At Devizes and Trowbridge, private grammar schools preceded the county secondary schools. One established by a joint-stock company of Devizes residents in 1859 came to grief in 1871, (fn. 46) and the title passed to the school carried on by two generations of the Pugh family from 1873 to 1917. Meanwhile, in response to a petition, the education committee had opened a co-educational secondary school in 1906. Mr. Pugh's premises, bought by the county council in 1919 for a continuation school, served instead as an extension of the secondary school; but further growth soon made this over-crowded, and a new grammar school building was part of the plan for using the Southbroom estate purchased for educational purposes in 1926. In Trowbridge, too, the first grammar school (c. 1860–6), begun and endowed by the Revd. F. H. Wilkinson, failed. A boys' high school was founded in 1884 under the auspices of the Wesleyan Methodist Conference, prospered and moved in 1890 to new buildings in Wingfield Road. It catered especially for 'boys of average ability' and its academic work reached matriculation standard. In 1897 a day secondary school for boys was begun by the local technical education committee. Under the new county regime, girls were admitted in 1902. In 1912 the boys' high school was bought, and its name and premises passed to the boys from the county school. This left the girls' section occupying the Victoria Institute until in 1932 they moved to new and larger premises as the girls' high school. (fn. 47)
Wiltshire's efforts for secondary education occasioned the comment of an inspector in 1902, 'It is in the purely rural counties that educational progress has been most marked.' (fn. 48) In elementary education, the task of supplying so rural an area was greater. Opposition on both religious and party political grounds to the state provision of schools was especially strong in the election campaign of 1898. Where, as late as 1937, 233 of the 302 elementary school departments in the county were non-provided, (fn. 49) the co-operation of managers and the support of public opinion were essential. A 1937 summary of the position (fn. 50) classifies the elementary schools by size, showing the largest group (129) to be those with under 50 pupils; only 77 schools had over 100. This reveals the problem of sparse population. The allocation of travelling grants to pupil teachers in the county schools was commended as 'pioneer work' by the Board's organizing inspector in 1903. (fn. 51) Similar grants, lodging allowances and the loan of bicycles were early used to give children from outlying districts access to the secondary schools.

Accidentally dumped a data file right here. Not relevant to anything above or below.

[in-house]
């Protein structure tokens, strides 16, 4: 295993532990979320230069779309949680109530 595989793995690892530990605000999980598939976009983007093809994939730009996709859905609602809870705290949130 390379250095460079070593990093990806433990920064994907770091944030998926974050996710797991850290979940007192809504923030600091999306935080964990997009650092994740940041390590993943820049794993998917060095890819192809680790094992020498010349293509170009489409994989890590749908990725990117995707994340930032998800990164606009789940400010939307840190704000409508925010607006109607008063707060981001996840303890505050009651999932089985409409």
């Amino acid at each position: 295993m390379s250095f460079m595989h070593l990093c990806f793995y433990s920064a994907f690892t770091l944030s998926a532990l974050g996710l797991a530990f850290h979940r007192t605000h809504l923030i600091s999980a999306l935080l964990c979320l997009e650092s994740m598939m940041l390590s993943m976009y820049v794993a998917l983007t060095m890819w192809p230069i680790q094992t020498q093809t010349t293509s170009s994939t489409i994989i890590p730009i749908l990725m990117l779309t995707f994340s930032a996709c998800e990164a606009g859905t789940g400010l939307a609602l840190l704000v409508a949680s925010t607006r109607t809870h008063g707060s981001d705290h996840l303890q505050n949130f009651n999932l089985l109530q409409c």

Another almost perpetual difficulty was that stated by the school medical officer in a report on school hygiene: (fn. 52) 'The long period required for negotiations and to afford time for relative improvements [to buildings] makes it impossible... to do justice to the efforts of the Sub-Committee to raise the standard of... school premises.'
Rural conditions also made it difficult to secure fully qualified teachers. In March 1918 the county was employing 223 without qualification. (fn. 53) No more were appointed after 1934, but in 1938 there were still 102 in the schools. Certificated teachers had gradually increased to 559. (fn. 54)